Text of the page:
Pres. Monson: Christmas illuminates soul's window

"Christmas is a wonderful time of year," declared President Thomas S. Monson in his address at the First Presidency Christmas Devotional Dec. 4. "It is a season when there are more smiles, more cheerful greetings, more acts of thoughtful kindness, more sweet remembrances of cherished friends and loved ones than are found through the rest of the entire year. In the troubled times in which we live, this is truly a miracle."

President Monson, second counselor in the First Presidency, said it is the Spirit of Christmas that brings such love into hearts and joy into lives. "To catch the real meaning of the Spirit of Christmas, we need only drop the last syllable, and it becomes the Spirit of Christ," he said. "And one of the ways in which we obtain the Christmas spirit - the Christ spirit - is by willingly giving of ourselves to others."To illustrate the Spirit of Christmas, President Monson cited an account written by Melody Wright about her father, Gene, and a Christmas many years ago when he first felt the Spirit of Christmas. The story was set during World War II, when times were difficult and Gene was 10.

His mother worked in the potato fields in Jerome, Idaho, to make extra money so her children might have a Christmas in which each of her three children could be given one special gift. Every year in school, students drew names and exchanged gifts on the last day of school before Christmas. Gene drew the name of Charlotte, a girl who was not as cute as the other girls, and whose clothes were torn and dirty. All of the children tried to avoid her. Gene, fearing other children would tease him if they knew he had drawn Charlotte's name, decided he would not tell anyone, not even his mother, and no way was he going to get anything for Charlotte.

However, Gene eventually had to tell his mother he had drawn Charlotte's name. "How wonderful!," his mother replied. She knew everyone in Jerome and knew of Charlotte's family, who lived in a very humble home and had a difficult life. She knew also that Charlotte, as in years past, would have no Christmas at all that year. She knew as well that year after year, as the children at school drew her name, Charlotte never once received a present.

Gene knew that his mother worked extra hard to earn money to purchase a gift for Charlotte. Anger filled his heart as he saw the beautiful porcelain doll his mother had bought for Charlotte; even his sister had never received anything quite so special. He felt the gift was too good for Charlotte.

On the day gifts were to be exchanged at school, Gene went early to place his gift under the Christmas tree so no one would see that it was for Charlotte. At the appointed hour, all the children, except Charlotte, sat around the tree. Knowing, once again, she would receive no gift, she sat silently at her desk. Finally, when all the gifts but one had been distributed, the teacher picked up the last package with a red bow on top and called Charlotte's name. When she got no response, she handed it to Charlotte and said, "This is for you." The other children whispered, "Who had Charlotte's name?"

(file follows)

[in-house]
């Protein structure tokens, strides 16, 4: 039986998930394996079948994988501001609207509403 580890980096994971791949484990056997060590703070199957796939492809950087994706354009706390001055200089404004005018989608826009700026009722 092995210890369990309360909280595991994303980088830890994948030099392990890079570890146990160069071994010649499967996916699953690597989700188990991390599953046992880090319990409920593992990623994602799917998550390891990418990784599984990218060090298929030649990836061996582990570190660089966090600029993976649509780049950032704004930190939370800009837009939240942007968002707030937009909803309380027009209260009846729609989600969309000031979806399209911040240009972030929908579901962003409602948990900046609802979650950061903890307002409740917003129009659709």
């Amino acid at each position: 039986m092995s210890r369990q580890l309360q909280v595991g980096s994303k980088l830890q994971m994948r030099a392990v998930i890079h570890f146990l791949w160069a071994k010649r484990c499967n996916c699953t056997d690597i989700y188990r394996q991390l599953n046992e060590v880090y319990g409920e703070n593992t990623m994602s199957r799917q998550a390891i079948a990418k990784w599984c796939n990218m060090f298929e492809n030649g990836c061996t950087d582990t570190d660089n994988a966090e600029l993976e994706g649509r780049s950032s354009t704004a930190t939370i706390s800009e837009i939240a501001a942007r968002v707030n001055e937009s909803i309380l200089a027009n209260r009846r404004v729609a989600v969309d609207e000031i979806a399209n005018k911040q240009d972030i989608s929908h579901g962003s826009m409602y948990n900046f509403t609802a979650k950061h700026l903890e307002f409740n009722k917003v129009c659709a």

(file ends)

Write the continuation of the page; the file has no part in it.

President Monson concluded the story, reciting: "As she carefully began to open the present, Charlotte's hands shook. All eyes were on her. As she reached into the box and carefully lifted out the doll, tears began to fall from her eyes. She held the beautiful porcelain doll to her heart and caressed it and rocked back and forth, back and forth. Charlotte felt loved! Gene had to choke back the tears, as did everyone else in the class that day. Each one felt the true Christmas spirit."

President Monson then said: "The Spirit of Christmas illuminates the picture window of the soul, and we look out upon the world's busy life and become more interested in people than in things. . . ."

"This joyful season brings to each of us a measure of happiness that corresponds to the degree in which we have turned our minds, our feelings and our actions to the Spirit of Christmas.

"President David O. McKay said: `True happiness comes only by making others happy. The Spirit of Christmas . . . makes our heart glow in brotherly love and friendship and prompts us to kind deeds of service. It is the spirit of the gospel of Jesus Christ.' "

President Monson added: "There is no better time than now, this very Christmas season, for all of us to rededicate ourselves to the principles taught by the Savior. It is the time to love the Lord with all our heart and our neighbors as ourselves. We must make Christmas real. It isn't just tinsel and ribbon, unless we have made it so in our lives. Christmas is the spirit of giving without a thought of getting. It is happiness because we see joy in people. It is forgetting self and finding time for others. It is discarding the meaningless and stressing true values. It is peace because we have found peace in the Savior's teachings. It is the time we realize most deeply that the more love is expended, the more there is of it for others."

Concluding, President Monson said: "As the Christmas season envelopes us with all its glory, may we, as did the Wise Men, seek a bright, particular star to guide us to our Christmas opportunity in service of our fellowmen. May we all make the journey to Bethlehem in spirit, taking with us a tender, caring heart as our gift to the Savior."

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